During his address, the mayor pointed out that there are 496 cultural assets in Taipei, making it the city with the largest number of cultural assets in the nation. To maintain these facilities, the city government have invested roughly NT$1.25 billion since 2014, as well as securing NT$200 million in funds from the central government for this purpose.
However, the public sector cannot handle the upkeep of these buildings alone, noted the mayor. That is why the city government introduced the Old Housing Cultural Movement Initiative to create ventures under the private-public-partnership framework. Through the initiative, the investment in building renovation by private sector partners can be recovered through rent waivers, usage fee discounts, and tax credits.
The city government has seen matchmaking successes for 16 cultural assets and looks forward to completing renovations for 6 more sites this year. In the future, it expects 22 old buildings to become important cultural bases in Taipei City.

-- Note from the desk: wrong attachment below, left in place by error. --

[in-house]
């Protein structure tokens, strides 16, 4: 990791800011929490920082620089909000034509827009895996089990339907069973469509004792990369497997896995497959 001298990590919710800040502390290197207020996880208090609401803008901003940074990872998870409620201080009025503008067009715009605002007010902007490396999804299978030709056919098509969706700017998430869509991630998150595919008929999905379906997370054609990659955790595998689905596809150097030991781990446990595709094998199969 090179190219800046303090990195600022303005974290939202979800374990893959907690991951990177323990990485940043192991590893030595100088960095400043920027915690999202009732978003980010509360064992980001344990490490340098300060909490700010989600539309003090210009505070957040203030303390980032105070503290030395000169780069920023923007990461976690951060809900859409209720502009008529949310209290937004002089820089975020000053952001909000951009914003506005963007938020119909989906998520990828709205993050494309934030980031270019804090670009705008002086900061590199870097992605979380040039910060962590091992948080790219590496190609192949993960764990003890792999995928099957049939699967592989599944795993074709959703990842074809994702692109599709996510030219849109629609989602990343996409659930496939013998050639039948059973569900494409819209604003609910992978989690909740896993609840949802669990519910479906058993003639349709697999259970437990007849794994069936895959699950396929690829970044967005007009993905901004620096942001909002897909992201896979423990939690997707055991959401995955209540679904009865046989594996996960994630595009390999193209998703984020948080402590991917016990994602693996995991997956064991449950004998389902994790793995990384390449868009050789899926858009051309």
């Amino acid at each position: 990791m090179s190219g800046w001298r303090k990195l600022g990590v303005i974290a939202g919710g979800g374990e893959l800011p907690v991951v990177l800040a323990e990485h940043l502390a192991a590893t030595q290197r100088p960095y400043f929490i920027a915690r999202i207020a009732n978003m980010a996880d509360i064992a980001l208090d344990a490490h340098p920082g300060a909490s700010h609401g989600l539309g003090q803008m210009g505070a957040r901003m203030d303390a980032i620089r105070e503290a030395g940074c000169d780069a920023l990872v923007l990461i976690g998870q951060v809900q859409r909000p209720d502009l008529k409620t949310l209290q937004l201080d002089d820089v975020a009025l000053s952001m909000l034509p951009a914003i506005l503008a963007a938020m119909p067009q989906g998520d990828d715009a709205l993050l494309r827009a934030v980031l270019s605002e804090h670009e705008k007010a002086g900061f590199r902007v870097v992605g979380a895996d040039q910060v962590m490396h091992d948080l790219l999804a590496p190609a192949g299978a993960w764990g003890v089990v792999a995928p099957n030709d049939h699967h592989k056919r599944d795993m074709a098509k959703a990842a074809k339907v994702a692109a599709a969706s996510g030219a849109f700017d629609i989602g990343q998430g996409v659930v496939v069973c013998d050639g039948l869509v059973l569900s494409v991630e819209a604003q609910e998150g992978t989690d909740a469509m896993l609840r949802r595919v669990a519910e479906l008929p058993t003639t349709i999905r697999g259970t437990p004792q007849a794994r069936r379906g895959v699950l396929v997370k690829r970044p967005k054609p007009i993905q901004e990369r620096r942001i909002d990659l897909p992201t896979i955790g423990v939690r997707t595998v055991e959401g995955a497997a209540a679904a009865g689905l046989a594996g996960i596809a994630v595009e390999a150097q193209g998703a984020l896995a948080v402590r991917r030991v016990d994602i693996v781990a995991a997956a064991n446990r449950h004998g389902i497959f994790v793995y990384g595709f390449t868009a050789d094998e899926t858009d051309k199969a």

The mayor also advised the Department of Cultural Affairs to mark the refurbished old buildings on Google Map to attract more tourists. Each old building is not only an edifice, but also a vault containing unique stories. The building which reopened today used to be the dormitory of the deputy directors of Taihoku City Prison, and he believes that it is appropriate to showcase the story of the facility to visitors. Otherwise, there’s really nothing to left of the prison itself today, other than a standalone wall.
He hopes that the efforts to revitalize old buildings will show the world that Taipei is not only a city with high-risers, but also a place which celebrates monuments that constitute a part of the shared memories among its residents.